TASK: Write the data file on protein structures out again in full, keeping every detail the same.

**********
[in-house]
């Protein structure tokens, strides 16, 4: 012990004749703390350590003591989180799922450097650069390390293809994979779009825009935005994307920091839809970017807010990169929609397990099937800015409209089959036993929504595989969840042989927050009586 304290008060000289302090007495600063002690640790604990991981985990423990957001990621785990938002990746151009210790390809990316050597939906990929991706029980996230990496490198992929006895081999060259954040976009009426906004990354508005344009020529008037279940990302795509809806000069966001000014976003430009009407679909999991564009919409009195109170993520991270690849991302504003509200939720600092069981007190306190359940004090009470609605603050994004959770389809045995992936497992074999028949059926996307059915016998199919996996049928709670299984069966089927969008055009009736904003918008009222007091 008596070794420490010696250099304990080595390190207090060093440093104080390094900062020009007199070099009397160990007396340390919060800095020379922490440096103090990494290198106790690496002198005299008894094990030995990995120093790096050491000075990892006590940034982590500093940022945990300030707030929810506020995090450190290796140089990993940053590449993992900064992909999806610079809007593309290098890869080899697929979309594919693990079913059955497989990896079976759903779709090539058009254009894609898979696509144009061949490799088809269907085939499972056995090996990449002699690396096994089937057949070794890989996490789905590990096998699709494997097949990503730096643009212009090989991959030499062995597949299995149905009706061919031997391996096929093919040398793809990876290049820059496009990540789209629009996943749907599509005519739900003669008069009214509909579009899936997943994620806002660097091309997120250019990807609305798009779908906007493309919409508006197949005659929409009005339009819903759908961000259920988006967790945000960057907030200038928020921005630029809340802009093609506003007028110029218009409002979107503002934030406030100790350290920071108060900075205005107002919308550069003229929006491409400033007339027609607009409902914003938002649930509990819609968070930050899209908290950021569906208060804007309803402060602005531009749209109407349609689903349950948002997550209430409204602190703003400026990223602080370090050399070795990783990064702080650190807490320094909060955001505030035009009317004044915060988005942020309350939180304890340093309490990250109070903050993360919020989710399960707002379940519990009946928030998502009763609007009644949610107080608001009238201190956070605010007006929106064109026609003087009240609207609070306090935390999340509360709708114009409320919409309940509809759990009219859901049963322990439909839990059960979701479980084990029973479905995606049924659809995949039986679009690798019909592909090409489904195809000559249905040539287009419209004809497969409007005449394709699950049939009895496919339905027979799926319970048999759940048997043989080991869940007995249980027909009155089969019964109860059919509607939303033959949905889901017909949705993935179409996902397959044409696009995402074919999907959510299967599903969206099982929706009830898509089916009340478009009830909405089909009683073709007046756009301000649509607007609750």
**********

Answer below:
[in-house]
């Protein structure tokens, strides 16, 4: 012990004749703390350590003591989180799922450097650069390390293809994979779009825009935005994307920091839809970017807010990169929609397990099937800015409209089959036993929504595989969840042989927050009586 304290008060000289302090007495600063002690640790604990991981985990423990957001990621785990938002990746151009210790390809990316050597939906990929991706029980996230990496490198992929006895081999060259954040976009009426906004990354508005344009020529008037279940990302795509809806000069966001000014976003430009009407679909999991564009919409009195109170993520991270690849991302504003509200939720600092069981007190306190359940004090009470609605603050994004959770389809045995992936497992074999028949059926996307059915016998199919996996049928709670299984069966089927969008055009009736904003918008009222007091 008596070794420490010696250099304990080595390190207090060093440093104080390094900062020009007199070099009397160990007396340390919060800095020379922490440096103090990494290198106790690496002198005299008894094990030995990995120093790096050491000075990892006590940034982590500093940022945990300030707030929810506020995090450190290796140089990993940053590449993992900064992909999806610079809007593309290098890869080899697929979309594919693990079913059955497989990896079976759903779709090539058009254009894609898979696509144009061949490799088809269907085939499972056995090996990449002699690396096994089937057949070794890989996490789905590990096998699709494997097949990503730096643009212009090989991959030499062995597949299995149905009706061919031997391996096929093919040398793809990876290049820059496009990540789209629009996943749907599509005519739900003669008069009214509909579009899936997943994620806002660097091309997120250019990807609305798009779908906007493309919409508006197949005659929409009005339009819903759908961000259920988006967790945000960057907030200038928020921005630029809340802009093609506003007028110029218009409002979107503002934030406030100790350290920071108060900075205005107002919308550069003229929006491409400033007339027609607009409902914003938002649930509990819609968070930050899209908290950021569906208060804007309803402060602005531009749209109407349609689903349950948002997550209430409204602190703003400026990223602080370090050399070795990783990064702080650190807490320094909060955001505030035009009317004044915060988005942020309350939180304890340093309490990250109070903050993360919020989710399960707002379940519990009946928030998502009763609007009644949610107080608001009238201190956070605010007006929106064109026609003087009240609207609070306090935390999340509360709708114009409320919409309940509809759990009219859901049963322990439909839990059960979701479980084990029973479905995606049924659809995949039986679009690798019909592909090409489904195809000559249905040539287009419209004809497969409007005449394709699950049939009895496919339905027979799926319970048999759940048997043989080991869940007995249980027909009155089969019964109860059919509607939303033959949905889901017909949705993935179409996902397959044409696009995402074919999907959510299967599903969206099982929706009830898509089916009340478009009830909405089909009683073709007046756009301000649509607007609750």